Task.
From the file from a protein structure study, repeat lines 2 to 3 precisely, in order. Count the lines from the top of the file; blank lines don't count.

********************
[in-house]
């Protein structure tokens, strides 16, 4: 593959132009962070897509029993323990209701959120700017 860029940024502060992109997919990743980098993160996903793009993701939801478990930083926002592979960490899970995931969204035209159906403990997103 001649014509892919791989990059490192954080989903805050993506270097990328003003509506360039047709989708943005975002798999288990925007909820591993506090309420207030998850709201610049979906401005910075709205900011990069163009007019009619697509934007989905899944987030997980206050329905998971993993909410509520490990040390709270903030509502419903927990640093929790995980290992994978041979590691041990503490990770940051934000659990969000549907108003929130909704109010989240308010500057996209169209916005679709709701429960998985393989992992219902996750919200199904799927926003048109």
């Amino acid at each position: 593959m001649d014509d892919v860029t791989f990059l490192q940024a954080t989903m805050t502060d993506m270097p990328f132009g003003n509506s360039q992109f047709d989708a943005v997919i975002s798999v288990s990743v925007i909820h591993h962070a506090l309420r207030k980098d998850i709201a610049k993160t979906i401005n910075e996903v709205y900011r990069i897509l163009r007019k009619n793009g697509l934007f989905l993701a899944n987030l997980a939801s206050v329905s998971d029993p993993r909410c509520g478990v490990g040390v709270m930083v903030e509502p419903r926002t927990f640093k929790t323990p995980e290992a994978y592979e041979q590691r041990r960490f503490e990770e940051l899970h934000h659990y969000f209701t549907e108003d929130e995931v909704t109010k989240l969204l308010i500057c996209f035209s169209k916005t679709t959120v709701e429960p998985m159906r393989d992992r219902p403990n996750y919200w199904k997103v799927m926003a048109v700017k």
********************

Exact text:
């Protein structure tokens, strides 16, 4: 593959132009962070897509029993323990209701959120700017 860029940024502060992109997919990743980098993160996903793009993701939801478990930083926002592979960490899970995931969204035209159906403990997103 001649014509892919791989990059490192954080989903805050993506270097990328003003509506360039047709989708943005975002798999288990925007909820591993506090309420207030998850709201610049979906401005910075709205900011990069163009007019009619697509934007989905899944987030997980206050329905998971993993909410509520490990040390709270903030509502419903927990640093929790995980290992994978041979590691041990503490990770940051934000659990969000549907108003929130909704109010989240308010500057996209169209916005679709709701429960998985393989992992219902996750919200199904799927926003048109």
């Amino acid at each position: 593959m001649d014509d892919v860029t791989f990059l490192q940024a954080t989903m805050t502060d993506m270097p990328f132009g003003n509506s360039q992109f047709d989708a943005v997919i975002s798999v288990s990743v925007i909820h591993h962070a506090l309420r207030k980098d998850i709201a610049k993160t979906i401005n910075e996903v709205y900011r990069i897509l163009r007019k009619n793009g697509l934007f989905l993701a899944n987030l997980a939801s206050v329905s998971d029993p993993r909410c509520g478990v490990g040390v709270m930083v903030e509502p419903r926002t927990f640093k929790t323990p995980e290992a994978y592979e041979q590691r041990r960490f503490e990770e940051l899970h934000h659990y969000f209701t549907e108003d929130e995931v909704t109010k989240l969204l308010i500057c996209f035209s169209k916005t679709t959120v709701e429960p998985m159906r393989d992992r219902p403990n996750y919200w199904k997103v799927m926003a048109v700017k």